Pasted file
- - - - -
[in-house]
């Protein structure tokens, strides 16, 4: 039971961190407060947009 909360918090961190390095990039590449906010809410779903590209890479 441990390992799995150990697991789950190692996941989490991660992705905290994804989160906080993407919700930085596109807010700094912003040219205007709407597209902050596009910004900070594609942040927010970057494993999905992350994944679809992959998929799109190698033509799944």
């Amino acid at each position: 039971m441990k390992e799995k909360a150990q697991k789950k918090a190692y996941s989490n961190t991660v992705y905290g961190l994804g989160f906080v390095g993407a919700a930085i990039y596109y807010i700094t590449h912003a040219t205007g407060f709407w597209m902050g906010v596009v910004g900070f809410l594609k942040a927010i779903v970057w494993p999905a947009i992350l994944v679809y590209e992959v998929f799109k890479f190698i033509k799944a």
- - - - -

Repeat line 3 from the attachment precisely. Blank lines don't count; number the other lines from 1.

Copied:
């Amino acid at each position: 039971m441990k390992e799995k909360a150990q697991k789950k918090a190692y996941s989490n961190t991660v992705y905290g961190l994804g989160f906080v390095g993407a919700a930085i990039y596109y807010i700094t590449h912003a040219t205007g407060f709407w597209m902050g906010v596009v910004g900070f809410l594609k942040a927010i779903v970057w494993p999905a947009i992350l994944v679809y590209e992959v998929f799109k890479f190698i033509k799944a």